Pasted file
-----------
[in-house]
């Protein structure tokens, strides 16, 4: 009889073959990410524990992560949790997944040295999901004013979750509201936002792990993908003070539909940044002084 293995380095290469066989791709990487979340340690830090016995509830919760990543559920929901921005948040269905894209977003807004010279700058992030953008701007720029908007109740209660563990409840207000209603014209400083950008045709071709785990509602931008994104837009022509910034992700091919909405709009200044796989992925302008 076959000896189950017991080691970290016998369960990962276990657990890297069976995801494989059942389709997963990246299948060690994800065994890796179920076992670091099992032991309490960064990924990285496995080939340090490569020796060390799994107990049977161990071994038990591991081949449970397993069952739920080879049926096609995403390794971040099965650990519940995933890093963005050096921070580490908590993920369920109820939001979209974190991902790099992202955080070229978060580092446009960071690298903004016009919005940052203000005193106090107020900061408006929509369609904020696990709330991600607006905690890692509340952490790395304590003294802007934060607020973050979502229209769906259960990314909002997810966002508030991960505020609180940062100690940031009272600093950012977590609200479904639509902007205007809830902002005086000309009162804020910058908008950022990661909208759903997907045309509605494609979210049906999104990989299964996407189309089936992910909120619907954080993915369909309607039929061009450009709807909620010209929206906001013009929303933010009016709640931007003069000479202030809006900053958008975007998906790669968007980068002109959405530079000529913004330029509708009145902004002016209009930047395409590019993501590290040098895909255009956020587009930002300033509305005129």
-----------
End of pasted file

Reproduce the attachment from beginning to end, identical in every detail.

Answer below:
[in-house]
């Protein structure tokens, strides 16, 4: 009889073959990410524990992560949790997944040295999901004013979750509201936002792990993908003070539909940044002084 293995380095290469066989791709990487979340340690830090016995509830919760990543559920929901921005948040269905894209977003807004010279700058992030953008701007720029908007109740209660563990409840207000209603014209400083950008045709071709785990509602931008994104837009022509910034992700091919909405709009200044796989992925302008 076959000896189950017991080691970290016998369960990962276990657990890297069976995801494989059942389709997963990246299948060690994800065994890796179920076992670091099992032991309490960064990924990285496995080939340090490569020796060390799994107990049977161990071994038990591991081949449970397993069952739920080879049926096609995403390794971040099965650990519940995933890093963005050096921070580490908590993920369920109820939001979209974190991902790099992202955080070229978060580092446009960071690298903004016009919005940052203000005193106090107020900061408006929509369609904020696990709330991600607006905690890692509340952490790395304590003294802007934060607020973050979502229209769906259960990314909002997810966002508030991960505020609180940062100690940031009272600093950012977590609200479904639509902007205007809830902002005086000309009162804020910058908008950022990661909208759903997907045309509605494609979210049906999104990989299964996407189309089936992910909120619907954080993915369909309607039929061009450009709807909620010209929206906001013009929303933010009016709640931007003069000479202030809006900053958008975007998906790669968007980068002109959405530079000529913004330029509708009145902004002016209009930047395409590019993501590290040098895909255009956020587009930002300033509305005129």